Originalism v. Textualism: The Fight of the Century
After the death of U.S. Supreme Court Justice Ruth Bader Ginsburg, leaders on both sides of the political aisle retreated to their corners and articulated how they believe the vacant seat should be handled, with the country less than 50 days from Election Day.
For the most part, the Republican Party, which controls the White House and the U.S. Senate, believes it is well within its constitutional purview to fill the vacant seat before the upcoming election. Putting politics aside, the GOP is correct in this assessment.
On the other hand, the Democratic Party, which only controls the House of Representatives, believes it is well-within its “moral” authority, regardless of the Constitution, to block their political rivals from replacing Ginsburg on the nation’s highest court.
Although many on the Left would like to frame the coming clash on decorum and procedural grounds, the crux of the monumental battle that is unfolding is simple: originalism v. textualism.
Steven G. Calabresi, Clayton J. and Henry R. Barber Professor of Law at Northwestern University Pritzker School of Law, argues that “Originalists believe that the constitutional text ought to be given the original public meaning that it would have had at the time that it became law… Living constitutionalists believe that the meaning of the constitutional text changes over time, as social attitudes change, even without the adoption of a formal constitutional amendment pursuant to Article V of the Constitution.”
Calabresi notes, “Living constitutionalists believe that racial segregation was constitutional from 1877 to 1954, because public opinion favored it, and that it became unconstitutional only as a result of the Supreme Court decision in Brown v. Board of Education (1954)… In contrast, originalists think that the Fourteenth Amendment always forbade racial segregation -- from its adoption in 1868, to the Supreme Court’s erroneous decision upholding segregation in Plessy v. Ferguson (1896), to the decision in Brown in 1954, down to the present day.”
Ginsburg, a liberal icon during her 27-year tenure on the Supreme Court, embodied the far Left’s preference that justices interpret the Constitution as a living, breathing document. Therefore, the Left is adamant that her replacement upholds this progressive posture, also known as textualism.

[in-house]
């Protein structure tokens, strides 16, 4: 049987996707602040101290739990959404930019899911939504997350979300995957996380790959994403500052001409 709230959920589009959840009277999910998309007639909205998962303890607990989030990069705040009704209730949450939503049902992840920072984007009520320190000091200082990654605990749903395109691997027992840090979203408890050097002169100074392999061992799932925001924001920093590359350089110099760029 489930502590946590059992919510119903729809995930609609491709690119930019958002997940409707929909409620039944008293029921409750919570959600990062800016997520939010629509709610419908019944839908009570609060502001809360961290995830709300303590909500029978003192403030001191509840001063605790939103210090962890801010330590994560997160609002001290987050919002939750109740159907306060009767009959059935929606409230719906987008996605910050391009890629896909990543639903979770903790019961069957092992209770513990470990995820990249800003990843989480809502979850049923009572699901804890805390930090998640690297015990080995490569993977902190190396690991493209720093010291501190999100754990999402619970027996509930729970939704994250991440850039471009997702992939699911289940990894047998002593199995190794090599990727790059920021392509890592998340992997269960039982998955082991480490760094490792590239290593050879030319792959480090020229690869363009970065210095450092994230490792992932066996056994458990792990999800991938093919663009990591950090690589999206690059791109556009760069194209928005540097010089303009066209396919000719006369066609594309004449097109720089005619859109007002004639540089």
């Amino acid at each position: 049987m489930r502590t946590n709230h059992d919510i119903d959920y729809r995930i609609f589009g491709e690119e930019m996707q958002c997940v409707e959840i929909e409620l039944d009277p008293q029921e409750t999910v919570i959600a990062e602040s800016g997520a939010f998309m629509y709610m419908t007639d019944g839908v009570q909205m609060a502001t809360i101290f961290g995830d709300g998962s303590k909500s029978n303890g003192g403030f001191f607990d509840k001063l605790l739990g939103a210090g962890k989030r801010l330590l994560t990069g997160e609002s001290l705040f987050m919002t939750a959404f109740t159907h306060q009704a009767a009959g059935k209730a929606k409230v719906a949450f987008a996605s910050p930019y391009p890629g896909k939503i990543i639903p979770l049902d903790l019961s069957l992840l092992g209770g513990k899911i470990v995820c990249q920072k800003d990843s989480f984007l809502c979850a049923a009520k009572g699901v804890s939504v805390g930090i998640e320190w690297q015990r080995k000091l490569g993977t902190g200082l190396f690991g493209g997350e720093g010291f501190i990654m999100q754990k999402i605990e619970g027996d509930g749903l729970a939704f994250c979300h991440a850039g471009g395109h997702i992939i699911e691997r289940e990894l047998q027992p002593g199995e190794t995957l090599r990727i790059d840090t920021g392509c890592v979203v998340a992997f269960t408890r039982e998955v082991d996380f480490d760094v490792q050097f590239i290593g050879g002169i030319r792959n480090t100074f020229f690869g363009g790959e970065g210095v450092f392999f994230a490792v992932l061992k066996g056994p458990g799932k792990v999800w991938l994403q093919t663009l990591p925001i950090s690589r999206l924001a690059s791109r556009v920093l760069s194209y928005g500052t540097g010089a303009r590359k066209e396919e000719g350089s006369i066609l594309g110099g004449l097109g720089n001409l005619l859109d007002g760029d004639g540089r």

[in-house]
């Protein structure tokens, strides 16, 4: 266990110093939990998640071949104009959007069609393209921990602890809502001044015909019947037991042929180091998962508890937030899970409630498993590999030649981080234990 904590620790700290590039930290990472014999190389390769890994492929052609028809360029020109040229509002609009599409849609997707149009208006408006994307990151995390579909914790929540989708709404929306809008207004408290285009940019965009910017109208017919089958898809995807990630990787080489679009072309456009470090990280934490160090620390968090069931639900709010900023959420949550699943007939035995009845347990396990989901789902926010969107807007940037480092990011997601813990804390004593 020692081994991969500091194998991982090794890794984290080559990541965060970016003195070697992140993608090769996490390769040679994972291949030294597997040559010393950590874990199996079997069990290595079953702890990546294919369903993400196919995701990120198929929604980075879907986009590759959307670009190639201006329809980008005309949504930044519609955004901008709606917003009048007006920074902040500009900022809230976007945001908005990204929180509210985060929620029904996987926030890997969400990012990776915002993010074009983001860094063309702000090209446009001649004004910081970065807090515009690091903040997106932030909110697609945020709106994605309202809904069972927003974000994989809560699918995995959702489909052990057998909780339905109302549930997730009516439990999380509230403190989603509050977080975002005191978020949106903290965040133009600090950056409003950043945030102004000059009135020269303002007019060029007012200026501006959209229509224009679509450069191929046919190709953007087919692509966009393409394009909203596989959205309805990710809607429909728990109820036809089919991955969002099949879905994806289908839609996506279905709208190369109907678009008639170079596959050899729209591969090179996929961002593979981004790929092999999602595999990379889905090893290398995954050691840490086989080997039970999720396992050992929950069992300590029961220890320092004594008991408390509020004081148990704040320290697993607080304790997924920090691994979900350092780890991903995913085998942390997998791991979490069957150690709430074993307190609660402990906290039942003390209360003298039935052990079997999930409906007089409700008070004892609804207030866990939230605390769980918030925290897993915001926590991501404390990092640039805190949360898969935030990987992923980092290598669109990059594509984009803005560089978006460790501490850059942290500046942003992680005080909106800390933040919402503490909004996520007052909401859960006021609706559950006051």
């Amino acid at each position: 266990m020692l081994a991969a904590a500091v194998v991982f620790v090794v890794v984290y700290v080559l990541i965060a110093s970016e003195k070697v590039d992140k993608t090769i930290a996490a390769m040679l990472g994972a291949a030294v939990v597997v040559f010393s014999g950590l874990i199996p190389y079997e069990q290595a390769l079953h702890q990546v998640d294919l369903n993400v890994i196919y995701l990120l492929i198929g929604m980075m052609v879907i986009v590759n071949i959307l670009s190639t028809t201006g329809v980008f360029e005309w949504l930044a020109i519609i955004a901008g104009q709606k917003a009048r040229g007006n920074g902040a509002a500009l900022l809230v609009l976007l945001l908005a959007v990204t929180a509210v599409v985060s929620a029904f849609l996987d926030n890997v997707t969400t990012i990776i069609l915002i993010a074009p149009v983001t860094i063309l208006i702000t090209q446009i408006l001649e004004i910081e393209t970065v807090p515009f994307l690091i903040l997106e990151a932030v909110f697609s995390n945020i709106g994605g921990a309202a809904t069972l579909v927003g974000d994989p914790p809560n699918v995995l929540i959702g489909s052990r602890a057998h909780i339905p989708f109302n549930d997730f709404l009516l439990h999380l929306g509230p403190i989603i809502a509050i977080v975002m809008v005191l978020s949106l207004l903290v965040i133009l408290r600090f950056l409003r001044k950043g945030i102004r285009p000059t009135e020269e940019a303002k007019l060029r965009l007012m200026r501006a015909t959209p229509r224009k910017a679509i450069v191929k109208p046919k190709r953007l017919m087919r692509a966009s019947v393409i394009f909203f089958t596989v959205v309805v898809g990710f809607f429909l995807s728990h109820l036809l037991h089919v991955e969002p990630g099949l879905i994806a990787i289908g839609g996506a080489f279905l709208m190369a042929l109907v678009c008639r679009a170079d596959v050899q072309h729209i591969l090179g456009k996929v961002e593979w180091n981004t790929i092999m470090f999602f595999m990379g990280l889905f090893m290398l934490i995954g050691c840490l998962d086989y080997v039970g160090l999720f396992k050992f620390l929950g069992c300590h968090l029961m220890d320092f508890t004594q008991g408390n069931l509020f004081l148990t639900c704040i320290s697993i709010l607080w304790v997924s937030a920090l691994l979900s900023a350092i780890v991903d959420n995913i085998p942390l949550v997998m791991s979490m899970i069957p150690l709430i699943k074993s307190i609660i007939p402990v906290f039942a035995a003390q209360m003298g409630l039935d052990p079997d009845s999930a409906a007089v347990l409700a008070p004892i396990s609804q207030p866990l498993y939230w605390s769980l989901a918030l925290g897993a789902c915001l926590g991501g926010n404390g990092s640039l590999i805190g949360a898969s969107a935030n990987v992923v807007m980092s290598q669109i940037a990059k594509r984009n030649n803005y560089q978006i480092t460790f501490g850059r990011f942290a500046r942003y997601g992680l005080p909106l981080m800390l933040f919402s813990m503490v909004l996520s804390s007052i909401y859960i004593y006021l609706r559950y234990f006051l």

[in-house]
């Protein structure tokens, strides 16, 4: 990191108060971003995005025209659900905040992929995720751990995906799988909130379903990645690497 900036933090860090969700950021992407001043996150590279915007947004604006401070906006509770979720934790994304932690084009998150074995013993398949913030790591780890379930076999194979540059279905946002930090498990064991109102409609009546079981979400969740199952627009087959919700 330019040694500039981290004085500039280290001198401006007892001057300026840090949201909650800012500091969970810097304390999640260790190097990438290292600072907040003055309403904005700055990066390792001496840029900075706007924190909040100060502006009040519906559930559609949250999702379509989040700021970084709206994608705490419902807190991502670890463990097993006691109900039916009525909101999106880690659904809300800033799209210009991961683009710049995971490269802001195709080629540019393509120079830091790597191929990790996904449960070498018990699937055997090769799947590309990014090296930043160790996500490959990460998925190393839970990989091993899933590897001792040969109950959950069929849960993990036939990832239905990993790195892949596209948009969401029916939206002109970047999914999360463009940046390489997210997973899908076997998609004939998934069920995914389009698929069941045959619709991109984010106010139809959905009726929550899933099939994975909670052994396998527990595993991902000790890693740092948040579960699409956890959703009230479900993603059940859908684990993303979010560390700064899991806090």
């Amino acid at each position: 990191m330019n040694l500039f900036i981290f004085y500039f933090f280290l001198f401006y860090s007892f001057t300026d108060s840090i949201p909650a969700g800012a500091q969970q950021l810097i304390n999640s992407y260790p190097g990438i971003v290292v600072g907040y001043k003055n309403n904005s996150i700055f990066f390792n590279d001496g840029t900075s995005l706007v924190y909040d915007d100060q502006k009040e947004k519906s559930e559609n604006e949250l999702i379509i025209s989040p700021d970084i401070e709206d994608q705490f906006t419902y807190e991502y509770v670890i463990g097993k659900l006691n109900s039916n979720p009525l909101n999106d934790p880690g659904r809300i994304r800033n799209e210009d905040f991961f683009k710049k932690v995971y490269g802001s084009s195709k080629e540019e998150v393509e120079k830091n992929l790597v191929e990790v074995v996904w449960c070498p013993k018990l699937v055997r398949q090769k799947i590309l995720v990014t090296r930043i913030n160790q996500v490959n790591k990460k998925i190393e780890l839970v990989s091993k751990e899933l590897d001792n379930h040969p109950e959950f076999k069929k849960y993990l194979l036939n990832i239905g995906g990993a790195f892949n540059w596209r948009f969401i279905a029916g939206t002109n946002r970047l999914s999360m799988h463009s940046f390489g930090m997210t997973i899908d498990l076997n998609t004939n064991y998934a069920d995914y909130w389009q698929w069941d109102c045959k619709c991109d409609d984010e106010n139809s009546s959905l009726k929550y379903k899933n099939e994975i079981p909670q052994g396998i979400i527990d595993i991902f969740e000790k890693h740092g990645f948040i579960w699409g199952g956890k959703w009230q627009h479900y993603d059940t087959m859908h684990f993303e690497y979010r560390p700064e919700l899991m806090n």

As far-Left rock star Rep. Alexandria-Ocasio Cortez (D-NY) said on the night Ginsburg passed away, “Let this moment really put everything into stark focus, because this election has always been about the fight of and for our lives. And if anything, tonight is making that more clear to more people than ever before.”
Because the Left views the role of the Supreme Court as activist, to advance their agenda (regardless of whether or not it meets constitutional muster), Ocasio-Cortez was apoplectic upon hearing of Ginsburg’s passing. During her 40-minute Instagram video, she implored her followers to, “Let this moment radicalize you.”
After her Instagram rant, she tweeted this ominous threat, “We have a whole new world to build. We cannot accept going back to the way things were, & that includes the Dem party. We must deliver transformative, material change.”
Unsurprisingly, Ocasio-Cortez is far from the only Democrat who is willing to use any means necessary to ensure that the GOP is unsuccessful in their attempt to fill the vacant seat with a judge who adheres to originalism. Sen. Chuck Schumer (D-NY) and Rep. Nancy Pelosi (D-CA) have said they will fight tooth and nail as well.
Unlike their political opponents, those on the Right believe justices should interpret the law under the doctrine known as originalism. To date, President Trump has embraced this interpretation.
“It is up to us to reclaim our heritage of equal and impartial justice. It is up to us to re-dedicate ourselves to the traditions and wisdom of our Founders,” said President Trump in 2019.
According to a White House Fact Sheet, “President Trump is committed to appointing judges who set aside their personal views and political prejudices to do what the Constitution and the law demand. This work is especially important due the left-wing’s push to throw away legal precedent and to abandon the Constitution in order to impose its own radical agenda.”
From a historical perspective, the nomination battle that is about to ensue is likely to be unprecedented. It is to be expected that the upcoming hearings for Trump’s third nominee will make the bitter battle over his second nominee, Brett Kavanaugh, look positively polite.
Obviously, this partisan animosity over the nomination process is unsustainable and does not bode well for the future of our republic. And by future, I mean post-Election Day 2020.
Chris Talgo (email@example.com) is an editor at The Heartland Institute.